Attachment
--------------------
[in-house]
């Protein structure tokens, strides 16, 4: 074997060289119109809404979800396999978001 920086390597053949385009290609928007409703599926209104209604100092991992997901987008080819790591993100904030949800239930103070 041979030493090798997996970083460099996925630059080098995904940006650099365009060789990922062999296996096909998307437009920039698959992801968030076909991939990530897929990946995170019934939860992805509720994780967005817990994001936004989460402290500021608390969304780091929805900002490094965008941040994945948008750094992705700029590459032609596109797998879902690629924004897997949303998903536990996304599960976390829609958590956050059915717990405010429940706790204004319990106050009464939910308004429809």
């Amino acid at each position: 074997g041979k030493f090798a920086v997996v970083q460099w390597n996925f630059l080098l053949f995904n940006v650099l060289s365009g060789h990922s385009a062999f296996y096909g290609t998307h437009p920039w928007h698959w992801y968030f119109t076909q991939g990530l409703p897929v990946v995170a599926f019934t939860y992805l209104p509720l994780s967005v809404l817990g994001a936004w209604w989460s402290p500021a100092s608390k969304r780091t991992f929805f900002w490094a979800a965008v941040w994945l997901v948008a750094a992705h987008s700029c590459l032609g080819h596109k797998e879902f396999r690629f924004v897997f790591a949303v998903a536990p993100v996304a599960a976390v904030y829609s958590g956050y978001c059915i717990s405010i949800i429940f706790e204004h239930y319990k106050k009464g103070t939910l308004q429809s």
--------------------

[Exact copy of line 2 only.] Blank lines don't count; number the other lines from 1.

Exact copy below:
């Protein structure tokens, strides 16, 4: 074997060289119109809404979800396999978001 920086390597053949385009290609928007409703599926209104209604100092991992997901987008080819790591993100904030949800239930103070 041979030493090798997996970083460099996925630059080098995904940006650099365009060789990922062999296996096909998307437009920039698959992801968030076909991939990530897929990946995170019934939860992805509720994780967005817990994001936004989460402290500021608390969304780091929805900002490094965008941040994945948008750094992705700029590459032609596109797998879902690629924004897997949303998903536990996304599960976390829609958590956050059915717990405010429940706790204004319990106050009464939910308004429809």